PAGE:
How To Calculate Your Total Compensation Package
Guest Post from Her Designed Life
So you’ve received a job offer and you’re thinking you should take the plunge and just say yes. Besides, who likes sitting around submitting resumes all day? But before you jump in head first, let’s set the record straight. Those dollar signs might be deceiving.
Here are 5 things you need to consider when calculating your total compensation in no particular order.
For many individuals, having access to affordable healthcare can make a huge difference in employee satisfaction.
Here are some questions to ask your potential employer about healthcare options:
Do you have a breakdown of the different healthcare options for your employees?
Does your company include dental and vision benefits for employees and dependents?
What you should know about healthcare options:
Healthcare options can seem daunting when trying to determine the right fit for you and your family. Choosing the right plan will be dependent on you and your family’s medical needs.
If you are generally in a good health and visit the doctor infrequently, you might consider a High Deductible Health Plan (HDHP) which offers lower monthly deductions compared to traditional PPO’s, but has higher up-front costs until you meet your deductible.
If your potential employer offers a Health Savings account (HSA), an account used in combination with an HDHP, it may be a good sign. HSA’s are used to pay for medical expenses and funds can be invested to grow even more. Just keep in mind there are some limits to your contributions and all of the expenses must be used for medical reasons.
You can find more about healthcare plans on WebMD here.
Many employers offer competitive retirement benefits. Although there is a running debate on whether or not Social Security will be available for millennials ( see Investopedia , Business Insider, and Time), it’s a good idea to explore your options.
Questions to ask or research on your potential employer:
Do you offer any 401(k) options for your employees?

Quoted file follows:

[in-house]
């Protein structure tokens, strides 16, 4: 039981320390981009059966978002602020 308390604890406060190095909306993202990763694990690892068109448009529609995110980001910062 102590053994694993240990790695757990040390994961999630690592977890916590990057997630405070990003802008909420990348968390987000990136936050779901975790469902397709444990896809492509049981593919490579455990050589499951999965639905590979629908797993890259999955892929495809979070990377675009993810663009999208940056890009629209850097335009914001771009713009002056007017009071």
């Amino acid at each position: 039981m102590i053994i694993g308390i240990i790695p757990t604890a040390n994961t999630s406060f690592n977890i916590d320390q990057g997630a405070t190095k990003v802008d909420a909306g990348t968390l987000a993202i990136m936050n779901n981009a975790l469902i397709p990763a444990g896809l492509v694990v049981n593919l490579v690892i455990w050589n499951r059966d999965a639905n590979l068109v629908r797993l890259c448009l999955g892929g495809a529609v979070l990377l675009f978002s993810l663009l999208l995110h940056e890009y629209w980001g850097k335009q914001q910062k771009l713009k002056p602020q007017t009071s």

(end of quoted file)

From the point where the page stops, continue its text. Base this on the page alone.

What is the employer match for your 401(k)?
Does your company offer profit sharing?
Commission and Bonuses
Many positions in sales or customer service have opportunities for commission or review bonuses. Although these types of payment can appear very lucrative, you may want to ask a few extra questions before signing on the dotted line.
Questions to ask or research your potential employer:
(For bonuses) How does your company determine an employee’s eligibility to receive a bonus?
Is there a performance scale required to meet before an employee is eligible?
(For commission) Can you give me an example of a goal that employees must hit in order to receive commission?
How are employees evaluated against this goal?
(For both bonuses and commission) How often are commissions and bonuses available during the year?
Many employers offer tuition assistance if degrees or certificates are applicable and align with a company’s goals. Besides saving you money, this can increase your income over time.
Questions to consider asking your potential employer:
What are the requirements for tuition assistance?
Do you offer tuition discounts with any local schools?
Are there tiers of reimbursement for tuition (i.e. grades determine amount received)?
Childcare or Adoption Assistance or Subsidies
Some employers are now offering childcare tuition discounts with local childcare providers or even subsidies for childcare up to a certain dollar amount. What’s even better is that some employers may also reimbursement for adoption fees or fertility clinics! Check out a few examples of the different kinds of traditional childcare benefits or subsidies here.
While these are just a few examples of benefits, this list is truly not exhaustive. And of course to fully understand your salary or hourly take home pay, you’ll need to factor in all of the above deductions plus taxes and social security to calculate your annual net income. Lost yet? No worries, here’s a helpful guide to get down with the numbers.
Above all all else, choosing a new employer has a lot of considerations outside of pay like more flexible hours, a more experienced management staff, convenient location, and upward mobility opportunities.
Just think about what Vicki Robin, author of Your Money, Your Life says,
“Money is something we choose to trade our life energy for.”
When push comes to shove, you’ve got to consider what is worth all of your time and energy.
If you liked this article, don’t forget to check out how I landed a new job without looking How to Get Recruiters to Come to You.
Melody Johnson is a Certified Finance Educator through the National Financial Education Council and Certified Finance Coach. She currently works in the Detroit Metro area developing corporate training content. For more financial tips and career development, subscribe to Melody’s personal finance blog at www.herdesignedlife.org.